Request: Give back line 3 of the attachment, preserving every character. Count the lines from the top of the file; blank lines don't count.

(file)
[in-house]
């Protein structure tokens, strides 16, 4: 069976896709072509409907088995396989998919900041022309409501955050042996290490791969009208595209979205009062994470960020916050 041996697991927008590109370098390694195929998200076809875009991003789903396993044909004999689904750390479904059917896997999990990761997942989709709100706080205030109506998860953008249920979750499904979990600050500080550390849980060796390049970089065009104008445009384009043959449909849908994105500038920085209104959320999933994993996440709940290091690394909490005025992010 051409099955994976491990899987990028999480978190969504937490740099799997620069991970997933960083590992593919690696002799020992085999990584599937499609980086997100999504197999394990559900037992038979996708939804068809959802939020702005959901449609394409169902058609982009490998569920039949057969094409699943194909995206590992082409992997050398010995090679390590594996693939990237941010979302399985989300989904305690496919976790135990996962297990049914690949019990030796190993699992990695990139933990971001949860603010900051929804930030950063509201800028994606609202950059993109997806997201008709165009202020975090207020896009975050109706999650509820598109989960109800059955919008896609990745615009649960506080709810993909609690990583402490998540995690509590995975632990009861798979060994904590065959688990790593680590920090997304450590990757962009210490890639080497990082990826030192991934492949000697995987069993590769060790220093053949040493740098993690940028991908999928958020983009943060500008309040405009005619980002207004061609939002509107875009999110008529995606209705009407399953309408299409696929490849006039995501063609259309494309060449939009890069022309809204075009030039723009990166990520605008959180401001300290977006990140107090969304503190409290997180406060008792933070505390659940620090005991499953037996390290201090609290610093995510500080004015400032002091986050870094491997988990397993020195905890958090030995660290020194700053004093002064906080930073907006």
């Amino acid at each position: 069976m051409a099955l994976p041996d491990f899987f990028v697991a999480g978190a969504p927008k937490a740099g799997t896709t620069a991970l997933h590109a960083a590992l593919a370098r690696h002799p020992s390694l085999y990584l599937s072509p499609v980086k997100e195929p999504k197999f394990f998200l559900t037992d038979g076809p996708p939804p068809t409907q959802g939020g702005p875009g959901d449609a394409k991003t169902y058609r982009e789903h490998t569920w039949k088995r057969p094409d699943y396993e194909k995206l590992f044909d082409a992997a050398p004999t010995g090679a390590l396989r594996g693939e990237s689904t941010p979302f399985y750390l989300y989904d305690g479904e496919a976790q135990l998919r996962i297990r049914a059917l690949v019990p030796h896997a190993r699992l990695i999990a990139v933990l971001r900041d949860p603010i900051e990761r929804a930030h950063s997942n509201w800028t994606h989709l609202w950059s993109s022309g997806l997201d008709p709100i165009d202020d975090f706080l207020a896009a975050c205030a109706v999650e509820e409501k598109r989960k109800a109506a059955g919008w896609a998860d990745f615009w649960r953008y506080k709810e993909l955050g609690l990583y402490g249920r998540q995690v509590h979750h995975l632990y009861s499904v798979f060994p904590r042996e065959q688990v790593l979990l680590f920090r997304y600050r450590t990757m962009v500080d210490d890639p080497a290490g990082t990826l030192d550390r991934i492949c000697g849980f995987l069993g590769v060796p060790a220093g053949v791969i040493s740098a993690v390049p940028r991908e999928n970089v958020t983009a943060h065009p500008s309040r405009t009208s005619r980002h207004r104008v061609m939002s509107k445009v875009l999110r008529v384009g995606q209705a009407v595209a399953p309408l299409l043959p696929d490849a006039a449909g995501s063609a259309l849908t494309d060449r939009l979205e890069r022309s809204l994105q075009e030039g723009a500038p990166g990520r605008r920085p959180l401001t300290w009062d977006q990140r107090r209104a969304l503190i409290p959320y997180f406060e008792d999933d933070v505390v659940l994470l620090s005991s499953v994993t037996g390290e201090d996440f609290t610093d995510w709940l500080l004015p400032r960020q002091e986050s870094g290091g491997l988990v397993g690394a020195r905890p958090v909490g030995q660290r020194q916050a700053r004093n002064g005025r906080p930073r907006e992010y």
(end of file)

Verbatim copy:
């Amino acid at each position: 069976m051409a099955l994976p041996d491990f899987f990028v697991a999480g978190a969504p927008k937490a740099g799997t896709t620069a991970l997933h590109a960083a590992l593919a370098r690696h002799p020992s390694l085999y990584l599937s072509p499609v980086k997100e195929p999504k197999f394990f998200l559900t037992d038979g076809p996708p939804p068809t409907q959802g939020g702005p875009g959901d449609a394409k991003t169902y058609r982009e789903h490998t569920w039949k088995r057969p094409d699943y396993e194909k995206l590992f044909d082409a992997a050398p004999t010995g090679a390590l396989r594996g693939e990237s689904t941010p979302f399985y750390l989300y989904d305690g479904e496919a976790q135990l998919r996962i297990r049914a059917l690949v019990p030796h896997a190993r699992l990695i999990a990139v933990l971001r900041d949860p603010i900051e990761r929804a930030h950063s997942n509201w800028t994606h989709l609202w950059s993109s022309g997806l997201d008709p709100i165009d202020d975090f706080l207020a896009a975050c205030a109706v999650e509820e409501k598109r989960k109800a109506a059955g919008w896609a998860d990745f615009w649960r953008y506080k709810e993909l955050g609690l990583y402490g249920r998540q995690v509590h979750h995975l632990y009861s499904v798979f060994p904590r042996e065959q688990v790593l979990l680590f920090r997304y600050r450590t990757m962009v500080d210490d890639p080497a290490g990082t990826l030192d550390r991934i492949c000697g849980f995987l069993g590769v060796p060790a220093g053949v791969i040493s740098a993690v390049p940028r991908e999928n970089v958020t983009a943060h065009p500008s309040r405009t009208s005619r980002h207004r104008v061609m939002s509107k445009v875009l999110r008529v384009g995606q209705a009407v595209a399953p309408l299409l043959p696929d490849a006039a449909g995501s063609a259309l849908t494309d060449r939009l979205e890069r022309s809204l994105q075009e030039g723009a500038p990166g990520r605008r920085p959180l401001t300290w009062d977006q990140r107090r209104a969304l503190i409290p959320y997180f406060e008792d999933d933070v505390v659940l994470l620090s005991s499953v994993t037996g390290e201090d996440f609290t610093d995510w709940l500080l004015p400032r960020q002091e986050s870094g290091g491997l988990v397993g690394a020195r905890p958090v909490g030995q660290r020194q916050a700053r004093n002064g005025r906080p930073r907006e992010y």